On December 3, 2021, Tulip Consulting in partnership with the GRCF TRADE Hub organized a panel discussion as part of the IISD Trade and Sustainability Hub 2021.
The discussion focused on the need to develop environmental minimum standards in the context of the WTO, in a similar vein to the Codex Alimentarius, currently applicable to global food standards. In particular, panelists explored how minimum environmental standards could promote a more sustainable global economy.
Colette Van der Ven, Founder and Director of TULIP Consulting, highlighted that although the idea of Minimum Environmental Standards is a recent one, we can learn from similar existing instruments, such as the Codex Alimentarius, which developed over a 100-year period. Differences, however, exist, with respect to the design of the standards: while the Codex Alimentarius focuses on product characteristics, most environmental standards concern so-called processes and production methods (PPMs).
WWF UK Chief Economist, Angela Francis explained that the similarity between food safety and environmental quality standards is central to the WWF’s proposed Codex Planetarius, which offers a conceptual framework for what a Minimum Environmental Standard for agricultural goods could look like. While thinking on the Codex Planetarius is still in early conceptual stages, the intent behind the proposal is, “to stand as a complement to the Codex Alimentarius, such that food safety and planetary safety go hand in hand”.
Karim Dostmohamed, Board Member of COLEACP, an organization that is representing agricultural exporters from African, Caribbean and Pacific (ACP) States, cautioned that unequal access to resources between developed and developing country producers to level up to new standards risks generating negative environmental impacts to developing countries and LDCs. This underscores the need for capacity building and financial assistance, but also highlights the importance of initiatives that help reduce and simplify trade-related requirements, while foreseeing realistic phase-in timescales to help small-scale producers adapt to new measures.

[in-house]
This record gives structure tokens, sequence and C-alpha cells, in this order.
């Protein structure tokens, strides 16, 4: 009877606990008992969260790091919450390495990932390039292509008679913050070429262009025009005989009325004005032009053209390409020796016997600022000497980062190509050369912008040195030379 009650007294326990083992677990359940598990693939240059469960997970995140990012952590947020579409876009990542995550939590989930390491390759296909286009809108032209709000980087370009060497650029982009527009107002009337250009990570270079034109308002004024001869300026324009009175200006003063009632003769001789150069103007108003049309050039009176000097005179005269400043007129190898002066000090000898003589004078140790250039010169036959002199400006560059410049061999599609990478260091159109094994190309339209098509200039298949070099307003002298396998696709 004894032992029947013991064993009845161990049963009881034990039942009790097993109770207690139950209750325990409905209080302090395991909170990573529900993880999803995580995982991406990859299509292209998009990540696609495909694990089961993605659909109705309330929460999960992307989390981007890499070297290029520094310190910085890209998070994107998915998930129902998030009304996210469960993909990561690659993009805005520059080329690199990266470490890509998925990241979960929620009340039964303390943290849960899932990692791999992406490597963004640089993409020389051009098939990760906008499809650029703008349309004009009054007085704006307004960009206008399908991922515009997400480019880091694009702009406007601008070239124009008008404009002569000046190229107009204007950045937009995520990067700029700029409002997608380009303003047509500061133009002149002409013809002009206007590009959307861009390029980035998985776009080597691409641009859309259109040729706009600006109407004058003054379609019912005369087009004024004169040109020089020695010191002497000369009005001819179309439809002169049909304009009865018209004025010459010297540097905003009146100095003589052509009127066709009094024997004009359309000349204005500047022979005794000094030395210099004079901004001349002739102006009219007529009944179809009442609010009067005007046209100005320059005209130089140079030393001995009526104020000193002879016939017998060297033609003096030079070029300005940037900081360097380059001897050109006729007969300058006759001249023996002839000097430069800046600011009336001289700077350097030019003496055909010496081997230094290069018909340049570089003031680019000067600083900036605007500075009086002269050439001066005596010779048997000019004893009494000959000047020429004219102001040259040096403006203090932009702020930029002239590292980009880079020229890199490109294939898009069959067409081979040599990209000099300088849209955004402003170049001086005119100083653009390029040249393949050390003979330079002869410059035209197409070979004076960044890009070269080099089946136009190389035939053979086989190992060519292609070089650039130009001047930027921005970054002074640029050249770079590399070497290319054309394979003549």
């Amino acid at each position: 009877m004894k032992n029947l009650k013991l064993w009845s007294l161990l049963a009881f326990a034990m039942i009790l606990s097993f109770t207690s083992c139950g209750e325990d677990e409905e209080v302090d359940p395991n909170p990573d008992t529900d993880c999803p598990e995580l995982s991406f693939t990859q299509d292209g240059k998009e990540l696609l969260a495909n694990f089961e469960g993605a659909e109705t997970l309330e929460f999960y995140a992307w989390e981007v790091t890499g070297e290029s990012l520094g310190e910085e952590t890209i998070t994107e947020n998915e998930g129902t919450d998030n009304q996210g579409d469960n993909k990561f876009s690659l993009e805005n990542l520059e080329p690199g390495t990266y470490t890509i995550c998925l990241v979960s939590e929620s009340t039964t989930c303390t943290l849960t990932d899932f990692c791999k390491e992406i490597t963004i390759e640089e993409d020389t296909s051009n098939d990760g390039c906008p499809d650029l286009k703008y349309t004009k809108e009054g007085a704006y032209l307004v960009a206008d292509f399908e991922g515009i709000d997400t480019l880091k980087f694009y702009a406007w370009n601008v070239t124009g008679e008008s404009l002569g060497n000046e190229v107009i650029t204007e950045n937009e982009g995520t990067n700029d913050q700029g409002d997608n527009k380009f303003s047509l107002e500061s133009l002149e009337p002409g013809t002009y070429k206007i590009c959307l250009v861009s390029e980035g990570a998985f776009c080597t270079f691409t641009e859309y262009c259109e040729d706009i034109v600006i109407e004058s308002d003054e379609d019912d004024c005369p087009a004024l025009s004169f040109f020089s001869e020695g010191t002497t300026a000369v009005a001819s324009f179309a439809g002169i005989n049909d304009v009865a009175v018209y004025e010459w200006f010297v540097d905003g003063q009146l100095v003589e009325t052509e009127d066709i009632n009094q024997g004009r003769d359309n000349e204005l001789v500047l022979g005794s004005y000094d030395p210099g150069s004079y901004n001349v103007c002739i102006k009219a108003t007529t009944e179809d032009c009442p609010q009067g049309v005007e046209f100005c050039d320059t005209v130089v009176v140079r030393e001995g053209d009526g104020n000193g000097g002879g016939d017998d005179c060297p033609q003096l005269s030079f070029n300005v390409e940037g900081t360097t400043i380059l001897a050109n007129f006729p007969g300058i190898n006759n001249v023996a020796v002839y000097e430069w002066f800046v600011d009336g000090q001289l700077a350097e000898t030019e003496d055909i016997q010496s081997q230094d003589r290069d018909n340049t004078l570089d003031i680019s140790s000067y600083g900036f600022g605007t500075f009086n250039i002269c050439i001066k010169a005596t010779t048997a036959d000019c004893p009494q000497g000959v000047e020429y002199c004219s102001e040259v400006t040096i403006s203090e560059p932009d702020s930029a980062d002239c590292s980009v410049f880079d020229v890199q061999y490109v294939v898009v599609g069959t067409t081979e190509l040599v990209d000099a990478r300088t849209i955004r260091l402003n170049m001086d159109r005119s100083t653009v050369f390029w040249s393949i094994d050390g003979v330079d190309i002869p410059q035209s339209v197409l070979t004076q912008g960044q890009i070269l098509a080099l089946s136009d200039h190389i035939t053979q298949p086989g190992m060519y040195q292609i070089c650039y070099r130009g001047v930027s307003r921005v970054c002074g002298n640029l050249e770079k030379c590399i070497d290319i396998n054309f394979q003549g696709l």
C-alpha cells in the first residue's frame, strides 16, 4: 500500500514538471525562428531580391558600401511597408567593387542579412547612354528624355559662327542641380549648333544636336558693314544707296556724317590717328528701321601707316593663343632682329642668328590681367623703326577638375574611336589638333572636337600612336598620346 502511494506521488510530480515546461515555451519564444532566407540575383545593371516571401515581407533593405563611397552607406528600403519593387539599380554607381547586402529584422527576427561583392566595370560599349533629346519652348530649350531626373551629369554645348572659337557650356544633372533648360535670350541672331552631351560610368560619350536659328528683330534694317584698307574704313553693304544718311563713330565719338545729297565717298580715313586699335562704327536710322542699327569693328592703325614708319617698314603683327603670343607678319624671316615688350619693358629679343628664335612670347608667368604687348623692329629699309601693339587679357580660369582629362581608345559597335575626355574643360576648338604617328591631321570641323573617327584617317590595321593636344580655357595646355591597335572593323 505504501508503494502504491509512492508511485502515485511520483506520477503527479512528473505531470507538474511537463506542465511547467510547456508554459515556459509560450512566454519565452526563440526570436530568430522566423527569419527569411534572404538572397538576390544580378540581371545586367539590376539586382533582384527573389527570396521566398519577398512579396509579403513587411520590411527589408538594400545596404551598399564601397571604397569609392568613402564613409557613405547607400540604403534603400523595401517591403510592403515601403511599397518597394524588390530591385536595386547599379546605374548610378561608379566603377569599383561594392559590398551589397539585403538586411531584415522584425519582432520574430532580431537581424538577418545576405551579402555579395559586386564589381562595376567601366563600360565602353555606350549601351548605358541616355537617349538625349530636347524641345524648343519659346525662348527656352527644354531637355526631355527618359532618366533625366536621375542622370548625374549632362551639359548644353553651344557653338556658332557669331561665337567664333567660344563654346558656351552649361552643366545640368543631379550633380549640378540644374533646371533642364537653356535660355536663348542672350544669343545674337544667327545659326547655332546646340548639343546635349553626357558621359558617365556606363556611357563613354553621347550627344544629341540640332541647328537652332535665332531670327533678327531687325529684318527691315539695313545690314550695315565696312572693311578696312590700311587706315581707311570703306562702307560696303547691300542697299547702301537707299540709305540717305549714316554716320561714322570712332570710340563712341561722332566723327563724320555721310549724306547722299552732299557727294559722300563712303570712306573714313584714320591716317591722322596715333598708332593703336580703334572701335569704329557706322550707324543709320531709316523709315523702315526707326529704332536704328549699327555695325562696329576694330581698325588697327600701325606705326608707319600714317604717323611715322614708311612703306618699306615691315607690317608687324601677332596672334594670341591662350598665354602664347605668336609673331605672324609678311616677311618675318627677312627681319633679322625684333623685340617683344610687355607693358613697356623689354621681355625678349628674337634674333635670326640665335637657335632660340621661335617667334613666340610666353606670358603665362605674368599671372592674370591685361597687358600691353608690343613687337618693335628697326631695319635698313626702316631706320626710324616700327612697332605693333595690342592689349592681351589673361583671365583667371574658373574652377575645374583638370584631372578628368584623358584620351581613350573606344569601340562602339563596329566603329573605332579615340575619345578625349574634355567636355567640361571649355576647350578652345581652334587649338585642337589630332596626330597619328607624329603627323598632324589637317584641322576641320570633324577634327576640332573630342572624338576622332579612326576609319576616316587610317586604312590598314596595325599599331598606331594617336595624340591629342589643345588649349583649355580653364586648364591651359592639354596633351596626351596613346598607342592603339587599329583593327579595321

Finally, Lorena Jaramillo, Economic Affairs Officer of UNCTAD shared insights from her work with UNCTAD’s BioTrade programme, and the evolution of the BioTrade Principles and Criteria over time. BioTrade is an interesting case study, as it seeks to create trade-related opportunities for small scale producers in developing countries, centered around biodiversity-based and natural products at the highest social and environmental standards. As Lorena Jaramillo highlighted, the BioTrade guidelines are intended to help governments and businesses implement practices that are biodiversity friendly, contribute to poverty alleviation and are flexible enough to adapt to local and regional circumstances.
In conclusion, stakeholders highlighted that political leadership will be essential to advance this issue in international fora. In particular, panelists urged that a minimum environmental standard would need to be fair, and mindful of the challenges faced by the most vulnerable producers. Given the challenging road towards developing global minimum environmental standards, initiatives undertaken at national and regional levels will play an important role.
The session recording can be accessed here.